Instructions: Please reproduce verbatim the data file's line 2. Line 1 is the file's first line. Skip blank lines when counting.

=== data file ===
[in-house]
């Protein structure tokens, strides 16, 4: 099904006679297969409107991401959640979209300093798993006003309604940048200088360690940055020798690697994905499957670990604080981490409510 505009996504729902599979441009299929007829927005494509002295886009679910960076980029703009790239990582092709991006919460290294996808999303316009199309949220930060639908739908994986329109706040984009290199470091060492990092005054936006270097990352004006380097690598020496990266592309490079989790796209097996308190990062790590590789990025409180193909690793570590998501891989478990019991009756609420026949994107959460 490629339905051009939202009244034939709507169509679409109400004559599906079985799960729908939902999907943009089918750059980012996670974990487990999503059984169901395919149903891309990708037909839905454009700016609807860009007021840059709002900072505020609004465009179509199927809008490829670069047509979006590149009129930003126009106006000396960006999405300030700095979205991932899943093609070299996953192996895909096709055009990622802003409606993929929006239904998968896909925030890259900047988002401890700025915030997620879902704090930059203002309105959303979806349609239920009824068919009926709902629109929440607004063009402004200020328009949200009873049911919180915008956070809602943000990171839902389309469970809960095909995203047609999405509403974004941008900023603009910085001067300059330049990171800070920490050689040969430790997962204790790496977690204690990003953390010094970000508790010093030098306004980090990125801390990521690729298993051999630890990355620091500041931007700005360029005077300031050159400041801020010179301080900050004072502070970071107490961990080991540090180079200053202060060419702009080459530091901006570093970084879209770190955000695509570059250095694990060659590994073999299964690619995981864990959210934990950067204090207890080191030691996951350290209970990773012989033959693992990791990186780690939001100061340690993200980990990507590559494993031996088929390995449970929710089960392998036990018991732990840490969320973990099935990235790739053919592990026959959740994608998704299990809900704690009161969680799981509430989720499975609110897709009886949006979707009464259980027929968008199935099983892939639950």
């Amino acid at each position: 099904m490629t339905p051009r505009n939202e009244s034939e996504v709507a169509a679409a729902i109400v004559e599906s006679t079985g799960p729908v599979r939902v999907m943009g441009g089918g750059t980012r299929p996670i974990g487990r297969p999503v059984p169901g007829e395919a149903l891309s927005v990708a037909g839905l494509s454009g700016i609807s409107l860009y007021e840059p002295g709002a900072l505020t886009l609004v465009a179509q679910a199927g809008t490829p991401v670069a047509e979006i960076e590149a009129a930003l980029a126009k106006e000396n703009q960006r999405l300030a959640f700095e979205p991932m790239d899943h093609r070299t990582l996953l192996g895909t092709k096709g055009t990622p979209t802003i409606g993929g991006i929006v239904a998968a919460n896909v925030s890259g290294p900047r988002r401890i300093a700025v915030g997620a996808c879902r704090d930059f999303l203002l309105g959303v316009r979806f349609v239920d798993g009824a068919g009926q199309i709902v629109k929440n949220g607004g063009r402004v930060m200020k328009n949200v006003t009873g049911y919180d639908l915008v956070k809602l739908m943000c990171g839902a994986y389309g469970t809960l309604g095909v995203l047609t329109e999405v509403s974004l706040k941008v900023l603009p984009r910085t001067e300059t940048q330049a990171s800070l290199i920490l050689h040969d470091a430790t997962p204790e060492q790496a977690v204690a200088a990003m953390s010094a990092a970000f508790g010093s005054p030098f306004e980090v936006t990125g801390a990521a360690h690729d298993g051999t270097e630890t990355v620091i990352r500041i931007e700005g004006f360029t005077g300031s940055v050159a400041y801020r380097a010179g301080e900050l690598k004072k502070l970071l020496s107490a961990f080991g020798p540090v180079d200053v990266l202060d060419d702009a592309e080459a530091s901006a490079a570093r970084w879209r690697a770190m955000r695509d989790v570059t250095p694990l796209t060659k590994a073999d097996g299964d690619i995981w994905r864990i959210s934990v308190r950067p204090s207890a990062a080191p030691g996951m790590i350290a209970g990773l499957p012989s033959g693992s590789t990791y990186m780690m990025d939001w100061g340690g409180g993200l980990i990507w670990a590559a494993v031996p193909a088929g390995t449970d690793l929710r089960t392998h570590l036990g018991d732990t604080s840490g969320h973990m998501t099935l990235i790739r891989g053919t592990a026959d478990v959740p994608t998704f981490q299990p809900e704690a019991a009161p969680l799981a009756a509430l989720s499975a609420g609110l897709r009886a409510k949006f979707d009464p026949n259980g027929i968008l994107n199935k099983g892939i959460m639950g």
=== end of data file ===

């Protein structure tokens, strides 16, 4: 099904006679297969409107991401959640979209300093798993006003309604940048200088360690940055020798690697994905499957670990604080981490409510 505009996504729902599979441009299929007829927005494509002295886009679910960076980029703009790239990582092709991006919460290294996808999303316009199309949220930060639908739908994986329109706040984009290199470091060492990092005054936006270097990352004006380097690598020496990266592309490079989790796209097996308190990062790590590789990025409180193909690793570590998501891989478990019991009756609420026949994107959460 490629339905051009939202009244034939709507169509679409109400004559599906079985799960729908939902999907943009089918750059980012996670974990487990999503059984169901395919149903891309990708037909839905454009700016609807860009007021840059709002900072505020609004465009179509199927809008490829670069047509979006590149009129930003126009106006000396960006999405300030700095979205991932899943093609070299996953192996895909096709055009990622802003409606993929929006239904998968896909925030890259900047988002401890700025915030997620879902704090930059203002309105959303979806349609239920009824068919009926709902629109929440607004063009402004200020328009949200009873049911919180915008956070809602943000990171839902389309469970809960095909995203047609999405509403974004941008900023603009910085001067300059330049990171800070920490050689040969430790997962204790790496977690204690990003953390010094970000508790010093030098306004980090990125801390990521690729298993051999630890990355620091500041931007700005360029005077300031050159400041801020010179301080900050004072502070970071107490961990080991540090180079200053202060060419702009080459530091901006570093970084879209770190955000695509570059250095694990060659590994073999299964690619995981864990959210934990950067204090207890080191030691996951350290209970990773012989033959693992990791990186780690939001100061340690993200980990990507590559494993031996088929390995449970929710089960392998036990018991732990840490969320973990099935990235790739053919592990026959959740994608998704299990809900704690009161969680799981509430989720499975609110897709009886949006979707009464259980027929968008199935099983892939639950």